Working from home and want to access your PC at work? The best solution may cost thousands in additional Microsoft licensing costs.
In the scramble to migrate employees to home working, there are issues for businesses who normally have staff in an office working on desktop PCs, or accessing network file shares and intranet applications, or running applications that connect to an on-premises database.
This poses some difficult and potentially risky and expensive questions for organisations that are not already set up to have all or most of their staff working remotely. Whilst business continuity is top of mind and worrying about network security seems almost quaint in the face of the massive health risks from COVID-19, attacks on infrastructure can have effects far greater than the infrastructure itself.
One area of concern is the risk from users on home PCs accessing corporate assets. These systems are more likely to be out of date, unpatched, and unprotected. They are more vulnerable to attack simply because they are less secure and that is before taking into account the variety of websites visited and software installed by family members, including children.
Staff working at home could use a VPN to connect to the corporate network. VPNs have many advantages, but by putting the remote machine in effect on the internal business network, it also poses risks, for example if malware on the remote machine is able to damage business assets.
Microsoft has some solutions for remote access without a VPN, including a feature of Windows Server called Remote Desktop Gateway (RDS Gateway). Users can connect to the gateway over SSL (no VPN required) and use a Remote Desktop client to access their work PC, or a desktop session on Windows server, or a desktop application running on the server. The problem here is that using RD Gateway has license implications.
The problem here is a fundamental one. Many companies are in a hybrid world, part based on cloud concepts where everything is on the internet and easily accessed from all kinds of devices, and part based on traditional business networks with servers, locally installed software and desktop PCs. The licensing model for these two types of environment is different, with the traditional environment generally being more complex. Customers who license applications like Windows and Office on a per-user subscription are much better placed than those with perpetual per-device licenses. But in the midst of a global pandemic, does anyone care about licensing? Although you may not get audited now, in six months or whenever this is over, you do need to know what you've done.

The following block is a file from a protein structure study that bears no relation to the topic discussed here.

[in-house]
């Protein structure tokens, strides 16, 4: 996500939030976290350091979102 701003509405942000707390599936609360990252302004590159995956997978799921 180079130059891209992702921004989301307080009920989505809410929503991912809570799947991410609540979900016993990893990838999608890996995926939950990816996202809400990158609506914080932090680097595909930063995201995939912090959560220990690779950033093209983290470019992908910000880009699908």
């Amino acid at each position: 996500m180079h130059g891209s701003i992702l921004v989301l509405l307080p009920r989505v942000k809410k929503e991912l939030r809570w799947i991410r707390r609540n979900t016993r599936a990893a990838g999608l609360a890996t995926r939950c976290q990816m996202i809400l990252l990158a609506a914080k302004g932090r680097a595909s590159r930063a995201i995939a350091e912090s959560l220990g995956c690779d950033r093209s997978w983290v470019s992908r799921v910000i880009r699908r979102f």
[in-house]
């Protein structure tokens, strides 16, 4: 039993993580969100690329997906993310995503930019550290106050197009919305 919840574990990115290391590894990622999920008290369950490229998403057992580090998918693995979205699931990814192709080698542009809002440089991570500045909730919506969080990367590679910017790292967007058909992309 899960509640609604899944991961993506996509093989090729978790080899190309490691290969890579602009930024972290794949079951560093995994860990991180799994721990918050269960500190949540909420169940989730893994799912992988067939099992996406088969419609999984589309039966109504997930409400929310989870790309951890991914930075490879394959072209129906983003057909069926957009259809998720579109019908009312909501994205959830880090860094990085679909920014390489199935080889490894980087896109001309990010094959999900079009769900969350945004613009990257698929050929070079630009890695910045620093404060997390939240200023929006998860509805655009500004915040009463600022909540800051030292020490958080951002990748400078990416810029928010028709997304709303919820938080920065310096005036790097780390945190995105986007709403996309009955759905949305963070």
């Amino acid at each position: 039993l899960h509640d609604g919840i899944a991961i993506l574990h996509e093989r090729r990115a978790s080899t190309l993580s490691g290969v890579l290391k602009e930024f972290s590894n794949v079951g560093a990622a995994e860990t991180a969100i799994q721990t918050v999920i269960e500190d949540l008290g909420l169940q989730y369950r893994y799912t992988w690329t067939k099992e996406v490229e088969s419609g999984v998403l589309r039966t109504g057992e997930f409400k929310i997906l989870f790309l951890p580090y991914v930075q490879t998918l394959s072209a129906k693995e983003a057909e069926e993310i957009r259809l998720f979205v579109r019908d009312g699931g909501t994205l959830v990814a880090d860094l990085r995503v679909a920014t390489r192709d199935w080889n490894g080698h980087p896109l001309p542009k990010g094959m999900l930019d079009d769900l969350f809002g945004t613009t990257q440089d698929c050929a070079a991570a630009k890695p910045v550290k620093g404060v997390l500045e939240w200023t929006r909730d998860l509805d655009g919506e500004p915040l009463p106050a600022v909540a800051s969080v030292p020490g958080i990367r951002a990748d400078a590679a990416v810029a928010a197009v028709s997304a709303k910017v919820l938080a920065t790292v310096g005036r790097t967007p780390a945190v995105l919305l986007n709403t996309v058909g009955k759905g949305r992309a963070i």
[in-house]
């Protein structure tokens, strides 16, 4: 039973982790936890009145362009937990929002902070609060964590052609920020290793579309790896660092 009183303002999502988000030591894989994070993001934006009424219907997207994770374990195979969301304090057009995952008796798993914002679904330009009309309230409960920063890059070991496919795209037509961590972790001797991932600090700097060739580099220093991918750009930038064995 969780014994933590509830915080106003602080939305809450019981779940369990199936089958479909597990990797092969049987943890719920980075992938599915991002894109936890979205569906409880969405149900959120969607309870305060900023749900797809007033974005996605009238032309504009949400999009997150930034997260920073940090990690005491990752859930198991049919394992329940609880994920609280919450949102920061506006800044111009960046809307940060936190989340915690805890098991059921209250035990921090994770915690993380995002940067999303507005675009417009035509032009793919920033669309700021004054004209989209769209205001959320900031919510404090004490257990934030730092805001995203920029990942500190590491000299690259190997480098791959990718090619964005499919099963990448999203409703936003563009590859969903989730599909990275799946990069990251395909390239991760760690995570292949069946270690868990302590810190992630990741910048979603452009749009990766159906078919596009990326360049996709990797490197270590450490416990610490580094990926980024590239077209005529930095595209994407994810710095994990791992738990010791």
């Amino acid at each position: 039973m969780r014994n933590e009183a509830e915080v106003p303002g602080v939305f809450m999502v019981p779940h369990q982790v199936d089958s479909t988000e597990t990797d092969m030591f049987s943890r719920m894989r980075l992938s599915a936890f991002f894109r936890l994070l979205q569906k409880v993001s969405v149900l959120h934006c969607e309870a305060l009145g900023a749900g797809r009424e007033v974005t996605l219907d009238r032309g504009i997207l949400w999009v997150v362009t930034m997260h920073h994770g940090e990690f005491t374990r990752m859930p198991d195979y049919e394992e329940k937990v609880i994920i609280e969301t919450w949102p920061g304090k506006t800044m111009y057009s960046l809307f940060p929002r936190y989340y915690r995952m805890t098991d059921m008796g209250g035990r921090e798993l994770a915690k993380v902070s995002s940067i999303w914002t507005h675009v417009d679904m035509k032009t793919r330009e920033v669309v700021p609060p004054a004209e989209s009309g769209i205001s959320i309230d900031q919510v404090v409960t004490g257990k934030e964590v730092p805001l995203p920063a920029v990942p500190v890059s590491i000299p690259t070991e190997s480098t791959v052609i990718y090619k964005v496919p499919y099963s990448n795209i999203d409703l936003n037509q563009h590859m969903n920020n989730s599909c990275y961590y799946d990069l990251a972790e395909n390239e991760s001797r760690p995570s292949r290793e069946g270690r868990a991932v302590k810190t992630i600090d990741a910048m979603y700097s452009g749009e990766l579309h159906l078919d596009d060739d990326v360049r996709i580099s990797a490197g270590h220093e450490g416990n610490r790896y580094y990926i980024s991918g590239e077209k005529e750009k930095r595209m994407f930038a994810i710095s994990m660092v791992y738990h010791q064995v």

When those audits do start back up businesses may well be able to ask for some sort of grace period or leeway. However, the reality is, if you have put something in place to meet these new working practices, you will need to be prepared to pay for whatever Microsoft’s current licensing model is relevant.
Here at eacs we understand that licensing is a complex and difficult to get to grips with and there are also new security aspects to be considered by everyone as business practices change. We are here to help guide you through the rules and advise you how you can maximise what you currently have, and also ensure that the integrity and security of your data and infrastructure is maintain during this challenging period.
If you want to know more contact your client manager or ring 0800 8047 256.